I’ve read this blog for just a short while. What I like about it is that it points to the common myths regarding scripting vs. lower level languages.

    What I would like to see more discussion about is how scripting languages leverage human beings common sense intuition regarding programmming and how the .net framework simplifies the fringe areas where that common sense intuition begins to lead the scripting programmer astray.

    I do not know how important it is to continue the comparison and contrasting arguments relative to more complicated languages such as c++.

    I believe it is more important to demonstrate how facets of the .net framework serve as proxies to the formerly complicated tasks that were once achievable only through complicated languages and arcane tools.

    Scripting languages to me are like luxury automobiles they give you a great deal of comfort and functionality in a specific domain (.net framework in the common case).

  4. Kim Gräsman says:

    I like that you acknowledged the problem with error handling in VBScript. I’ve been wondering about it from time to time, and it really feels like an oversight. But then again, there are only so many hours in a day.

    Also, on the point of language power: For a long time, C++ has been the language where you could do most anything. If you wanted to use the Win32 API, you could, and some problems have traditionally actually been solvable using C++, since it’s given us the hard-to-handle flexibility.

    For me, as a C++ programmer, it’s a bit sad to see that aspect of the language go. C++ is not fully featured for .NET development (yet). There seem to be plans under way to make it as useful as C#, for example, but I don’t think C++ will ever be the primary language on the Windows platform anymore.

    On the other hand, it’s a good thing, since managed languages don’t allow for grand mistakes the way C++ does.

    IMHO, of course.

  5. Dragonchild says:

    I’d like to elaborate on another point which was made, but not delved into in the OP. Developer time is often the controlling cost in any project. Hardware cost is plummeting, and plummeting fast, but developer cost is rising. One place I worked conservatively estimated developer cost at $70/hr. (I would think it’s actually higher than that, in many cases.)

    Is it worth having a developer optimize something for a week (at a cost of $2800+) or add another processor or disk (at a cost of $800-$1200)? I would argue that, in most instances, it’s not. (Obviously, there’s a counter-example for everything.) CPU performance isn’t the bottleneck anymore.

    Scripting languages have another benefit which wasn’t mentioned – string handling. JScript and Perl both have very strong regex support natively built in. C++ doesn’t (for good reason). When more and more of the application space is dealing with strings (especially Unicode), bytecode languages are showing the strength of late binding.

    More and more, programming tasks require immediate turnaround. In the webapps world, if you can’t do it in less than a week, you just got beat. And, you have to do it perfectly, which means automated testability is a huge deal.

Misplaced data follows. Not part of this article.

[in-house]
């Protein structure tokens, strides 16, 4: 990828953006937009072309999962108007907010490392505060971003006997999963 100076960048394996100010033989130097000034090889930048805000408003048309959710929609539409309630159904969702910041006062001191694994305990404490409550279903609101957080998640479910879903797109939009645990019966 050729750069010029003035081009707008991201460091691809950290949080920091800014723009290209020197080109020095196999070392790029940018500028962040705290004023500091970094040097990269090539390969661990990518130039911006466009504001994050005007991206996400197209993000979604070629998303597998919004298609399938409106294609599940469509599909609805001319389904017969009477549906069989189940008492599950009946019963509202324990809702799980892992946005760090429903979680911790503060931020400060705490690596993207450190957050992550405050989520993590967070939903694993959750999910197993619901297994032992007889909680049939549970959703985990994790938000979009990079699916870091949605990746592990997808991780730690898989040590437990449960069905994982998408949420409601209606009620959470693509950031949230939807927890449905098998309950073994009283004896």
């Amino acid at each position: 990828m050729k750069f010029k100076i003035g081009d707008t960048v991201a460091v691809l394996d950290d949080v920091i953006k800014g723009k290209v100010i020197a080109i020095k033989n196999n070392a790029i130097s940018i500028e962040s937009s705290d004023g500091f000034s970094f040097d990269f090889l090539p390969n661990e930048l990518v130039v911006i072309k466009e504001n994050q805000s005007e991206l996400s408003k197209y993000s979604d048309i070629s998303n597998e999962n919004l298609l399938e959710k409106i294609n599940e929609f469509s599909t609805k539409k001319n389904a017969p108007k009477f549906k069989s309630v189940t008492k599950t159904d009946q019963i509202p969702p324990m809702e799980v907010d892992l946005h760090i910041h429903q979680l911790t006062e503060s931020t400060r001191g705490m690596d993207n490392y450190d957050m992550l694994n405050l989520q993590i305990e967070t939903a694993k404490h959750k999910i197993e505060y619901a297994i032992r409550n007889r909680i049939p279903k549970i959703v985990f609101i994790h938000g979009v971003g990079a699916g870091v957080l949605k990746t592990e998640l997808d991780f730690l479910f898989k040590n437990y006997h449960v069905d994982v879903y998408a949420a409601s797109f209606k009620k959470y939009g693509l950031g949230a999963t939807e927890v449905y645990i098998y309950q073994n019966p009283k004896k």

6. Eric Lippert says:

    > What I would like to see more discussion about is how scripting languages leverage human beings common sense intuition regarding programmming and how the .net framework simplifies the fringe areas where that common sense intuition begins to lead the scripting programmer astray.

    Sounds awesome. Tell you what — if you write that essay, I’ll provide a link from my blog. 🙂

  7. Eric Lippert says:

    > Is it worth having a developer optimize something for a week

    Well, it depends on whose money you’re spending and saving.

    Microsoft is roundly criticized for driving hardware upgrades. Every time the minimum requirements for Windows or Office go up, that $800-$1200 cost is borne not by Microsoft but by millions of customers. We work very hard to keep performance good and minimum requirements down — higher minimum requirements are massive barriers to adoption.

  8. Jenda says:

    I don’t think "Object Happines" is a good term. I use to call this "OOoverdose".

    Sometimes affects even the design of libraries:

    mail.Attachments.Add(new MailAttachment(strdir+strfilename));

    (from the docs of .Net object MailMessage)

    It’s actually a shame that JScript was not promoted the way VBScript was, that JScript.Net is not supported as well as C# and that .Net was not designed for JScript, but something Java-like. If it did and if it even included a more advanced type system similar to ML or other modern functional languages then THAT would be perfect 🙁

  9. Mike Gale says:

    I miss scripting in .NET development. I find developing assemblies can be much slower than crafting up a script.

    I’ve used JScript.NET to get over some of the issues. (Support in V Studio is negligible.)

    What are the chances of developing code in a scripting way, that can call and be called by .NET assemblies?

    Is that on the cards?

    (All this inside Visual Studio and the code can be easily transformed to a compiled assembly.)

  10. Tarjei T. Jensen says:

    Eric Lippert wrote:

    >higher minimum requirements are massive barriers to adoption

    We find that the main problem is that we can’t process the new stuff fast enough. Hence I’m still using Office 97 on win2K. It is supposed to be upgraded later this year to Office XP. Before this happens, the appliation people have to ensure that the approx 1000 applications we use works on Windows XP.

    Even then we will still have people who need NT4 to do their work. I think on the last count it was around 300 NT4 users in the company.